On the other hand, the wearable segment that's now projected to be at least partially responsible for a decline in smartphone usage is still in its infancy and isn't anywhere close to contemporary handsets in terms of raw computing power. Still, following the first several iterations of the technology that mostly found success with the fitness-tracker form factor, manufacturers are now witnessing a rising demand for more full-featured smartwatches which should prompt them to commit more resources to wearable R&D, bringing such gadgets closer to the capabilities of today's smartphones.

Some modern smartwatches are already advertised as standalone products, with their ability to enable calls and messaging over 3G or 4G LTE being one of their main selling points. Many consumers still find them unintuitive to use as manufacturers continue to explore various navigation methods suitable for smaller screens. While Apple tried turning smartwatches into the next big thing in the electronics industry several years back and many companies followed suit, the overall adoption of such devices remains relatively low and nowhere near the economic boom prompted by the first iOS and Android devices a decade ago.

While new types of gadgets may eventually replace many smartphone use cases, some companies are currently also trying to reduce handset usage via other means, with the most high-profile example of such endeavors being Google. The company's Digital Wellbeing initiative seeks to improve one's balance between screen time and real life through AI-powered app and action suggestions, as well as other forms of aggressive automation. The effort is still in its early stages and currently only truly available on the firm's Pixel-series handsets but promises to eventually expand to all Android devices, making them more intuitive to use and consequently allowing consumers to spend less time staring at their mobile screens.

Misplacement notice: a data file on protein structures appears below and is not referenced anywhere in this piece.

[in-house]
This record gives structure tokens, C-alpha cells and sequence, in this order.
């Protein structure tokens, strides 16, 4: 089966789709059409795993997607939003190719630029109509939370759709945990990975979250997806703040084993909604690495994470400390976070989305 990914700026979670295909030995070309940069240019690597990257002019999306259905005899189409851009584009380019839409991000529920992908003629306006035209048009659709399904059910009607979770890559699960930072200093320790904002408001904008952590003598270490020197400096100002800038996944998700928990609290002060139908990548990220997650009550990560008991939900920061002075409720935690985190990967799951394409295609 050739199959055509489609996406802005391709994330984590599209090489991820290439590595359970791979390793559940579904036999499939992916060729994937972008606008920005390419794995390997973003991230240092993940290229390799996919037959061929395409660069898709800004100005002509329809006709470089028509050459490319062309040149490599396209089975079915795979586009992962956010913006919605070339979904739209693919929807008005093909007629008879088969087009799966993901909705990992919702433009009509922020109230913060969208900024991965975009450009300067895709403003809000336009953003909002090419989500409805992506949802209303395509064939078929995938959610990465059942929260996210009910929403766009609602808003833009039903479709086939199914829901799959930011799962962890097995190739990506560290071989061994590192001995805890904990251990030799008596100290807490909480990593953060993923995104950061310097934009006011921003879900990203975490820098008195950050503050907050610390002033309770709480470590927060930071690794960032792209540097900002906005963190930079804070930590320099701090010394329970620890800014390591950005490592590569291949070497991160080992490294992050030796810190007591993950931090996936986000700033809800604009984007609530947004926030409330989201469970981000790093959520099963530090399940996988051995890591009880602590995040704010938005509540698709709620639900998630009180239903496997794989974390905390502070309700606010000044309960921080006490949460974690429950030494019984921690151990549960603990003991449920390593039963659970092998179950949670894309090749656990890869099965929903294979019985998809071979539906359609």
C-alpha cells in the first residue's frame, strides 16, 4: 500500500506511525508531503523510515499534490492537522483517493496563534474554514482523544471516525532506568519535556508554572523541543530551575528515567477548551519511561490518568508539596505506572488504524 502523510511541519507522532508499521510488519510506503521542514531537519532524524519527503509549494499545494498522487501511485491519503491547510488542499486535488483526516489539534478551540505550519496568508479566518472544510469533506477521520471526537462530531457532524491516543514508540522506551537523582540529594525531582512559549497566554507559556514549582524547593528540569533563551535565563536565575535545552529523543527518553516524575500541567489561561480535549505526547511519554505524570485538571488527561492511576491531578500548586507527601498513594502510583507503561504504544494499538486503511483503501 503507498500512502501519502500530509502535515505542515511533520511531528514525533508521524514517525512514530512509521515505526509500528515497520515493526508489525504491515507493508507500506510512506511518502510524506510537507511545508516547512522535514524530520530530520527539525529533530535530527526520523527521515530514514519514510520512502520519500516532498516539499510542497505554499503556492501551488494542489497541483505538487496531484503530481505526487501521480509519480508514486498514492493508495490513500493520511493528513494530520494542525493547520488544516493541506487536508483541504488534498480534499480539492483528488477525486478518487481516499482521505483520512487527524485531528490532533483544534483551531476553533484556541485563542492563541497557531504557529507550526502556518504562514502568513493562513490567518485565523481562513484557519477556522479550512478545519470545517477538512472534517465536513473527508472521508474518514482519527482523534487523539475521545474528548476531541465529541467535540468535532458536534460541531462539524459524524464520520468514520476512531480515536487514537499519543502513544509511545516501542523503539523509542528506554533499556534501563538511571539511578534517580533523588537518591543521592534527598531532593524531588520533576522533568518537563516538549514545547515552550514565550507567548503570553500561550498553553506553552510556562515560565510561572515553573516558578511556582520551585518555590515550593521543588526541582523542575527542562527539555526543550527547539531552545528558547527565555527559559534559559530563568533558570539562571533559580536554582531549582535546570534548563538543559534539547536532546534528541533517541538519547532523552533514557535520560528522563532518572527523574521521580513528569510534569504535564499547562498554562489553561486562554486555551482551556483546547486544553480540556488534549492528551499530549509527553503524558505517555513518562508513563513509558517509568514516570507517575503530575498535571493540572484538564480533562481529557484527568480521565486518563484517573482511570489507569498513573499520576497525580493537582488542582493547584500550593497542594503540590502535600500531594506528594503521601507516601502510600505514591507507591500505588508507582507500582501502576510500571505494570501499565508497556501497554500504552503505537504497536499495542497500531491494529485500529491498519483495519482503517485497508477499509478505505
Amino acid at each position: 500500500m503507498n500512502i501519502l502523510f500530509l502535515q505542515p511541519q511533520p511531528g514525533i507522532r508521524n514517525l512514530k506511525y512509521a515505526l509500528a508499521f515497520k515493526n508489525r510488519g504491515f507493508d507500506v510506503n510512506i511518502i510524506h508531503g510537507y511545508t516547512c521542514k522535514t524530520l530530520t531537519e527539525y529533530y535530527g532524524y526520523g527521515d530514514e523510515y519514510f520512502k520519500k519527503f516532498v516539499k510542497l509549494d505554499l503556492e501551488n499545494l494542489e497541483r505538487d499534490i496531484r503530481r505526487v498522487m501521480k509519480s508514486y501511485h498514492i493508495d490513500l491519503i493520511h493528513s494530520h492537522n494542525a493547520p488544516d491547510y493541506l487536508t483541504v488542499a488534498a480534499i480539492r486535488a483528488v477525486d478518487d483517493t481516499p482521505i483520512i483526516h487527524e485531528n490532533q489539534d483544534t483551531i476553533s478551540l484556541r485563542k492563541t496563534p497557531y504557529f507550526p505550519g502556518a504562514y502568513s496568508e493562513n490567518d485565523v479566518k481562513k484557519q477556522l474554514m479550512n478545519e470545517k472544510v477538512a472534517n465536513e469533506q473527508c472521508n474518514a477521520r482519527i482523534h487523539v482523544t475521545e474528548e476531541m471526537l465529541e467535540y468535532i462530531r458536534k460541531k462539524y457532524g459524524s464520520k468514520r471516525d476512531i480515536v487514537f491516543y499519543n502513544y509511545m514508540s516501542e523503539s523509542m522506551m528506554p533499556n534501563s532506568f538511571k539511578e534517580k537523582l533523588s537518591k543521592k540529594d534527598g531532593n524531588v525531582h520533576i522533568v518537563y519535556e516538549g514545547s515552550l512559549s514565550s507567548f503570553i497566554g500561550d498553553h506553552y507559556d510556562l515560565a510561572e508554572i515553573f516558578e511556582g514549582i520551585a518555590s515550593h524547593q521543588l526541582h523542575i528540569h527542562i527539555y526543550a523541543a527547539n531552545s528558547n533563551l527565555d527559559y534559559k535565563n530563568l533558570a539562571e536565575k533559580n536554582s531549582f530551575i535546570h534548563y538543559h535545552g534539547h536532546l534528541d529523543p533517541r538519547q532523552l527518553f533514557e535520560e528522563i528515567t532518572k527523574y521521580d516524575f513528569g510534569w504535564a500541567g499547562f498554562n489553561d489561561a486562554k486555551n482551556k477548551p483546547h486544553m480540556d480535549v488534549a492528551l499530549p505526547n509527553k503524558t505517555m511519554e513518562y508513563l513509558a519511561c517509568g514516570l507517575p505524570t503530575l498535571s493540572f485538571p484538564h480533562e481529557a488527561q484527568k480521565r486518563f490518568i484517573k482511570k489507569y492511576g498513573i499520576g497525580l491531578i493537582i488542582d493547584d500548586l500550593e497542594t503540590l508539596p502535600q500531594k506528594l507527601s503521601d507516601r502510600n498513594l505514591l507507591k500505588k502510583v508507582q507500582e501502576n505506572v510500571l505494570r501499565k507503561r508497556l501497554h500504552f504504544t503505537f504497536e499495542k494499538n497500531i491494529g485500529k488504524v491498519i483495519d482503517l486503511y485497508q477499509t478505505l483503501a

Impact: Given the current commercial stagnation of the global smartphone market, Gartner's prediction of decreased handset usage may signal mobile device manufacturing may never be as lucrative as it is today. Should that scenario come true, many handset makers may eventually turn their focus to wearables and other types of consumer electronics expected to partially replace smartphones. While a lot of handset vendors such as Apple, Samsung, and Huawei are already producing smartwatches and similar gadgets, they only started doing so as part of their diversification efforts and not because there was no more money to be made from handsets.

Still, combined with a significant decrease of consumer interest in handsets and the fact that everything from watches and earbuds to glasses and speakers is now becoming smarter on a daily basis, conventional cellphones may stop being our primary method of communicating with the Internet and online services sooner than anticipated. That scenario is looking all the more likely in light of initiatives like Google's Digital Wellbeing program which saw the company consciously redesign parts of the world's most popular operating system with the goal of reducing smartphone usage. Ultimately, as technology gets crazier and more impressive, the role of something as mundane as a handset will start being phased out in favor of more readily accessible and convenient means of computing, allowing consumers to become even more connected to the World Wide Web while simultaneously spending less time hunched over a mobile screen, which is something that many should find highly beneficial to their quality of life.